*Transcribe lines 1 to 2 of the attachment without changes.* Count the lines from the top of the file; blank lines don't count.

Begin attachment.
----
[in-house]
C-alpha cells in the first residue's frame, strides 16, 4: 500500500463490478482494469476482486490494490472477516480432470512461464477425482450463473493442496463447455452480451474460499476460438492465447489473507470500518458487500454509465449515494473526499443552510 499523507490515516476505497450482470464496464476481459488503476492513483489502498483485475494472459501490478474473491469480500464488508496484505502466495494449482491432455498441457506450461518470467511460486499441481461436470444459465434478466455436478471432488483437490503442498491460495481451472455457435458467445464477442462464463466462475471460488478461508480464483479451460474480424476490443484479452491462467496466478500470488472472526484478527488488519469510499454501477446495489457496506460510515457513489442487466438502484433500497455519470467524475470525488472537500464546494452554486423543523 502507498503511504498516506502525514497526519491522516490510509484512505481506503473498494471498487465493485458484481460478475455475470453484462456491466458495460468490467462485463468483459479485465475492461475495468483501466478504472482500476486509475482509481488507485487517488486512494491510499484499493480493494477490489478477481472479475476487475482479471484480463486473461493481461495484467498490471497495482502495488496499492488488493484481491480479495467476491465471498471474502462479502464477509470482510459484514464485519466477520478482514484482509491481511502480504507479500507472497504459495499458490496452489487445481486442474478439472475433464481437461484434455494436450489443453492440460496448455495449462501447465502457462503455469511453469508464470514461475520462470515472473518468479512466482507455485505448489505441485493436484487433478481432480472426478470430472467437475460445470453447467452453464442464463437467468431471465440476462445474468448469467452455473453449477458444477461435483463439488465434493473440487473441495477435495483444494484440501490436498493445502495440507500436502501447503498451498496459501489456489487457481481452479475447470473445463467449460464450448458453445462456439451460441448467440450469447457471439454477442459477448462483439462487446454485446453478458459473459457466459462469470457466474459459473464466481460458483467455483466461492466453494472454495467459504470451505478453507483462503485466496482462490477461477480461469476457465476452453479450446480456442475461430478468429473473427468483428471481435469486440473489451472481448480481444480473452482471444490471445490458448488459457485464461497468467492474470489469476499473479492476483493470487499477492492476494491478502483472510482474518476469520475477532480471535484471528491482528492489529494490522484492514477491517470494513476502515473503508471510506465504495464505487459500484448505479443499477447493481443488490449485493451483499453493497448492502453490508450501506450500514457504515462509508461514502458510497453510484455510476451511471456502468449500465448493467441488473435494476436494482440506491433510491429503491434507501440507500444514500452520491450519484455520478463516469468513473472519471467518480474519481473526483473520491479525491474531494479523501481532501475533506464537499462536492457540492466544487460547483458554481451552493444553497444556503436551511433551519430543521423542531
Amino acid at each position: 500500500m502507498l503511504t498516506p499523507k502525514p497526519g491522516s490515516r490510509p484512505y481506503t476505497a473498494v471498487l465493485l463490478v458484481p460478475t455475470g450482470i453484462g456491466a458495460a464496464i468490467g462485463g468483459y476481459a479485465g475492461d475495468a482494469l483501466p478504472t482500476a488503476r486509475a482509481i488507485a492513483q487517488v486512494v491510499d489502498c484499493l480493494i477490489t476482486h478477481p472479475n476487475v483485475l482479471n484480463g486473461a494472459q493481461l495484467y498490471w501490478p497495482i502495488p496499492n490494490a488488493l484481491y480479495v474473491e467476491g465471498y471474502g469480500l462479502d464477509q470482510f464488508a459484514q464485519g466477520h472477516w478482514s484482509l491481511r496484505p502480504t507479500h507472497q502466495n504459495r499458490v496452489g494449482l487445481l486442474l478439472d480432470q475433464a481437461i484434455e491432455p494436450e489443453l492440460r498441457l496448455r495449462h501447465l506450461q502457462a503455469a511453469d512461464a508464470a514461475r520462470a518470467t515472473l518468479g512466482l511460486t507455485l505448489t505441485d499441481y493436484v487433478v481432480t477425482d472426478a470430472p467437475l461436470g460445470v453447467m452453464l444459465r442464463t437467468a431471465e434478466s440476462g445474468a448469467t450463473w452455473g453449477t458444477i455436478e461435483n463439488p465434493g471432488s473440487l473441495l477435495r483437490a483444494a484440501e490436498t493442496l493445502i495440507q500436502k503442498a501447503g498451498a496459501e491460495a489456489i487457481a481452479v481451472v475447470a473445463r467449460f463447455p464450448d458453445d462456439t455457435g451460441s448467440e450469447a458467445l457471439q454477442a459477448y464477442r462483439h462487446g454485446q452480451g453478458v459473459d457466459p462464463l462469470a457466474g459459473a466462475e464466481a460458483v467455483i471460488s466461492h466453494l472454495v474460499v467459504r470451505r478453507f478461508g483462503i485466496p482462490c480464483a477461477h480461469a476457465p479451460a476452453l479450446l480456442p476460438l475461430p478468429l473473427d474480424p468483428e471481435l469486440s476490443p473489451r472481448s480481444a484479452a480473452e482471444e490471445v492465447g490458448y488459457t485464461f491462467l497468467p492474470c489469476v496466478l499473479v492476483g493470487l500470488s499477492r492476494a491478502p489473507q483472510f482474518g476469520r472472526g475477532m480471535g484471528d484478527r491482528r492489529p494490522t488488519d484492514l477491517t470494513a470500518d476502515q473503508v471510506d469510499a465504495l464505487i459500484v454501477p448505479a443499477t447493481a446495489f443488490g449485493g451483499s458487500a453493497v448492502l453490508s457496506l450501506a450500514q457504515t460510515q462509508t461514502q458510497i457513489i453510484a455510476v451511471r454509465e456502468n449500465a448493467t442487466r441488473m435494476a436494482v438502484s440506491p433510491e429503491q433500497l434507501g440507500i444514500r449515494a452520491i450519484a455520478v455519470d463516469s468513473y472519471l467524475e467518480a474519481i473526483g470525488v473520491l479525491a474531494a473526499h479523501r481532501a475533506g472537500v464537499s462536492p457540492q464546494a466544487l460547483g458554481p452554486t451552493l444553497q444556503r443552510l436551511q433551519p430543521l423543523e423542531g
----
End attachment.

[in-house]
C-alpha cells in the first residue's frame, strides 16, 4: 500500500463490478482494469476482486490494490472477516480432470512461464477425482450463473493442496463447455452480451474460499476460438492465447489473507470500518458487500454509465449515494473526499443552510 499523507490515516476505497450482470464496464476481459488503476492513483489502498483485475494472459501490478474473491469480500464488508496484505502466495494449482491432455498441457506450461518470467511460486499441481461436470444459465434478466455436478471432488483437490503442498491460495481451472455457435458467445464477442462464463466462475471460488478461508480464483479451460474480424476490443484479452491462467496466478500470488472472526484478527488488519469510499454501477446495489457496506460510515457513489442487466438502484433500497455519470467524475470525488472537500464546494452554486423543523 502507498503511504498516506502525514497526519491522516490510509484512505481506503473498494471498487465493485458484481460478475455475470453484462456491466458495460468490467462485463468483459479485465475492461475495468483501466478504472482500476486509475482509481488507485487517488486512494491510499484499493480493494477490489478477481472479475476487475482479471484480463486473461493481461495484467498490471497495482502495488496499492488488493484481491480479495467476491465471498471474502462479502464477509470482510459484514464485519466477520478482514484482509491481511502480504507479500507472497504459495499458490496452489487445481486442474478439472475433464481437461484434455494436450489443453492440460496448455495449462501447465502457462503455469511453469508464470514461475520462470515472473518468479512466482507455485505448489505441485493436484487433478481432480472426478470430472467437475460445470453447467452453464442464463437467468431471465440476462445474468448469467452455473453449477458444477461435483463439488465434493473440487473441495477435495483444494484440501490436498493445502495440507500436502501447503498451498496459501489456489487457481481452479475447470473445463467449460464450448458453445462456439451460441448467440450469447457471439454477442459477448462483439462487446454485446453478458459473459457466459462469470457466474459459473464466481460458483467455483466461492466453494472454495467459504470451505478453507483462503485466496482462490477461477480461469476457465476452453479450446480456442475461430478468429473473427468483428471481435469486440473489451472481448480481444480473452482471444490471445490458448488459457485464461497468467492474470489469476499473479492476483493470487499477492492476494491478502483472510482474518476469520475477532480471535484471528491482528492489529494490522484492514477491517470494513476502515473503508471510506465504495464505487459500484448505479443499477447493481443488490449485493451483499453493497448492502453490508450501506450500514457504515462509508461514502458510497453510484455510476451511471456502468449500465448493467441488473435494476436494482440506491433510491429503491434507501440507500444514500452520491450519484455520478463516469468513473472519471467518480474519481473526483473520491479525491474531494479523501481532501475533506464537499462536492457540492466544487460547483458554481451552493444553497444556503436551511433551519430543521423542531